Of course no one knows the "right” amount to spend on health care. Anyone who says we spend too much is obligated to give a number of what healthcare should cost -- 16.378% of GDP, an appendectomy should cost $2130.62, something along those lines. But of course no one knows that answer. Like any other good, those numbers are the result of interplay between millions of competing buyers and millions of competing sellers, with the sellers themselves buyers of the resources needed to sell their services, and everyone possessing information invisible to the planner. There is no imposing a bureaucratic solution on that. The result of cost controls will inevitably be some combination of rationing, people lobbying to get their special health-care needs or role in society declared exempt from cost controls, black markets, increasing the attractiveness of health-care services by ways other than improving the quality of the care but billable to the user (e.g., more luxurious hospital rooms), and other ways that we can never predict but which the planner is always expertly quick to find someone to blame for.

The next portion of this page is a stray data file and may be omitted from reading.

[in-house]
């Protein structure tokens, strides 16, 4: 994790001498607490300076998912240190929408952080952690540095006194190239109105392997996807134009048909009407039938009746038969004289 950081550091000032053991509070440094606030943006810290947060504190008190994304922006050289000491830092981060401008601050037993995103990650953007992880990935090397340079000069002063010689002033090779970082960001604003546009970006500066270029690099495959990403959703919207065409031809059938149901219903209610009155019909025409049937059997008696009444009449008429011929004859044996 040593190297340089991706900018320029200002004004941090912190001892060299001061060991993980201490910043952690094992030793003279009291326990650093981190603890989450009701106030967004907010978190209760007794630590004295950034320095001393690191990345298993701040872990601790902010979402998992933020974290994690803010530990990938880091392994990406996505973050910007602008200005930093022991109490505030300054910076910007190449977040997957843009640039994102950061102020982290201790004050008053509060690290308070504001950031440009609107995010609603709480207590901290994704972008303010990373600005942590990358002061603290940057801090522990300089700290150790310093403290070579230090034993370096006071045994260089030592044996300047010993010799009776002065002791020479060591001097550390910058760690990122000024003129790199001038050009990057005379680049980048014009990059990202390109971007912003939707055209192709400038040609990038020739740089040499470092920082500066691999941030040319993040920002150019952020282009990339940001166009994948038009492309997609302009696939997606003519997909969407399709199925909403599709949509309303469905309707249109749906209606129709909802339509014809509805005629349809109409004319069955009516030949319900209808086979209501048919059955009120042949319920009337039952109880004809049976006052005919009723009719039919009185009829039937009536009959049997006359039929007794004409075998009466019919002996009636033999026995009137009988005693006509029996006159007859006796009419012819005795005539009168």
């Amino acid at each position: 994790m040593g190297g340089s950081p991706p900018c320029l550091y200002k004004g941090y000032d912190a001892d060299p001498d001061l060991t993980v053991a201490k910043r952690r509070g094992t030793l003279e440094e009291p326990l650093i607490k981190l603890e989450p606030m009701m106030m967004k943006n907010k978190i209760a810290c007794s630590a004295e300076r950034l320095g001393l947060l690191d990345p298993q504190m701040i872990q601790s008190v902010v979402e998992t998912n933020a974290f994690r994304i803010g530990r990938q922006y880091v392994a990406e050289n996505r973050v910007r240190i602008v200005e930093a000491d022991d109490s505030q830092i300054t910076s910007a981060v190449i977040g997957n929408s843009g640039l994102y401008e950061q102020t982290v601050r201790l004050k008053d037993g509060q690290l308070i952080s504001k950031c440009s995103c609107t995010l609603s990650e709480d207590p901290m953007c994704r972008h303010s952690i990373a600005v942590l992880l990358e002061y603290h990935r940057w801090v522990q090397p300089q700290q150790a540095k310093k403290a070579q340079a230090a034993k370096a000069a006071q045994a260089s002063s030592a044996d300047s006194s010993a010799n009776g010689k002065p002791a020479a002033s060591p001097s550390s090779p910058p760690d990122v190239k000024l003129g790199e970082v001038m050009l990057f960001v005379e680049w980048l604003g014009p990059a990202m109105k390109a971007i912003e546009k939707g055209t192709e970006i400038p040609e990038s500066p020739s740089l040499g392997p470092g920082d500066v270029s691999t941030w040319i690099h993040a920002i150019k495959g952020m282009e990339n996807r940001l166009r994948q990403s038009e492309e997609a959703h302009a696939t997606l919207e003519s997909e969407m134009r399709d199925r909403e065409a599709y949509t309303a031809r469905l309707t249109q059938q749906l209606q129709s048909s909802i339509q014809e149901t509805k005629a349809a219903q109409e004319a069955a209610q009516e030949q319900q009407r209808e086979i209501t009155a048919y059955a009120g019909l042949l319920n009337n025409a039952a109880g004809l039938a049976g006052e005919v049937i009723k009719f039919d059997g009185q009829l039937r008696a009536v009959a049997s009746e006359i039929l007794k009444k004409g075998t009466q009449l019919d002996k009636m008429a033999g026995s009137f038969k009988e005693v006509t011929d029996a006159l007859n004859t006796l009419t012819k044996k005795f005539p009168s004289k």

Cost targets are the weapon of the slave master. That we have gotten to this point -- we are prepared to give bureaucrats and politicians control over costs that are created because of the decisions of past bureaucrats and politicians -- is essentially planning in a nutshell. The proper solution to this problem is simply to tax health-insurance compensation like any other.

But we have long since left the moment when good sense was an option. During the early years of the Great Depression President Hoover consented to legislation authorizing farm subsidies, because he wanted farmers to make more money. Alas, subsidies encourage overproduction, and farm prices fell at an even faster rate than they otherwise would have. Thus, Hoover supported the Smoot-Hawley tariff’’s ability to raise farm prices, with catastrophic consequences. This is where our health care is headed, if this isn't stopped.


Saturday, January 16, 2010

The Californian Union

The Economist magazine reports that the European Union, long under criticism for its democracy deficit, has without publicizing it given to citizens in Europe significantly enhanced power to pass laws through referenda:

Thanks to a barely debated clause in the Lisbon treaty, the EU is about to embark on an experiment in direct democracy. Within a year, the European Citizens’ Initiative will come into effect. One million EU citizens from a “significant number” of countries will be able to ask the European Commission to put forward new draft laws.